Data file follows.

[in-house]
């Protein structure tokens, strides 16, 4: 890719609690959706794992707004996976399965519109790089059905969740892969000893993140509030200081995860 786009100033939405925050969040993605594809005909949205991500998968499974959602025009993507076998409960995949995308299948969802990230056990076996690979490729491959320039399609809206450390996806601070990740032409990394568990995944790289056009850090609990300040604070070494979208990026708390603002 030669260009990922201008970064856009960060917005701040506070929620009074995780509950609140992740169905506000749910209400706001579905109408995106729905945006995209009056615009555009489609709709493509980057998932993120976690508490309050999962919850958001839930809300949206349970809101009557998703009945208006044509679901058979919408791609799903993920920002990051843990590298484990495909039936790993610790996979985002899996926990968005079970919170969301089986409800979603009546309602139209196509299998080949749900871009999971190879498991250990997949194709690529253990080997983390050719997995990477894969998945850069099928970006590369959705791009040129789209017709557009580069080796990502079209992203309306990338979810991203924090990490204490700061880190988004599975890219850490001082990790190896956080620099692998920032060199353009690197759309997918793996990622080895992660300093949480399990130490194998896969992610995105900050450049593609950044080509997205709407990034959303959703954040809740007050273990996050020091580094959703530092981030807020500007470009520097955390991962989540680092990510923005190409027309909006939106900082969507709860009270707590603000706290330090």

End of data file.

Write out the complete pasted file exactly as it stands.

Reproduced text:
[in-house]
């Protein structure tokens, strides 16, 4: 890719609690959706794992707004996976399965519109790089059905969740892969000893993140509030200081995860 786009100033939405925050969040993605594809005909949205991500998968499974959602025009993507076998409960995949995308299948969802990230056990076996690979490729491959320039399609809206450390996806601070990740032409990394568990995944790289056009850090609990300040604070070494979208990026708390603002 030669260009990922201008970064856009960060917005701040506070929620009074995780509950609140992740169905506000749910209400706001579905109408995106729905945006995209009056615009555009489609709709493509980057998932993120976690508490309050999962919850958001839930809300949206349970809101009557998703009945208006044509679901058979919408791609799903993920920002990051843990590298484990495909039936790993610790996979985002899996926990968005079970919170969301089986409800979603009546309602139209196509299998080949749900871009999971190879498991250990997949194709690529253990080997983390050719997995990477894969998945850069099928970006590369959705791009040129789209017709557009580069080796990502079209992203309306990338979810991203924090990490204490700061880190988004599975890219850490001082990790190896956080620099692998920032060199353009690197759309997918793996990622080895992660300093949480399990130490194998896969992610995105900050450049593609950044080509997205709407990034959303959703954040809740007050273990996050020091580094959703530092981030807020500007470009520097955390991962989540680092990510923005190409027309909006939106900082969507709860009270707590603000706290330090």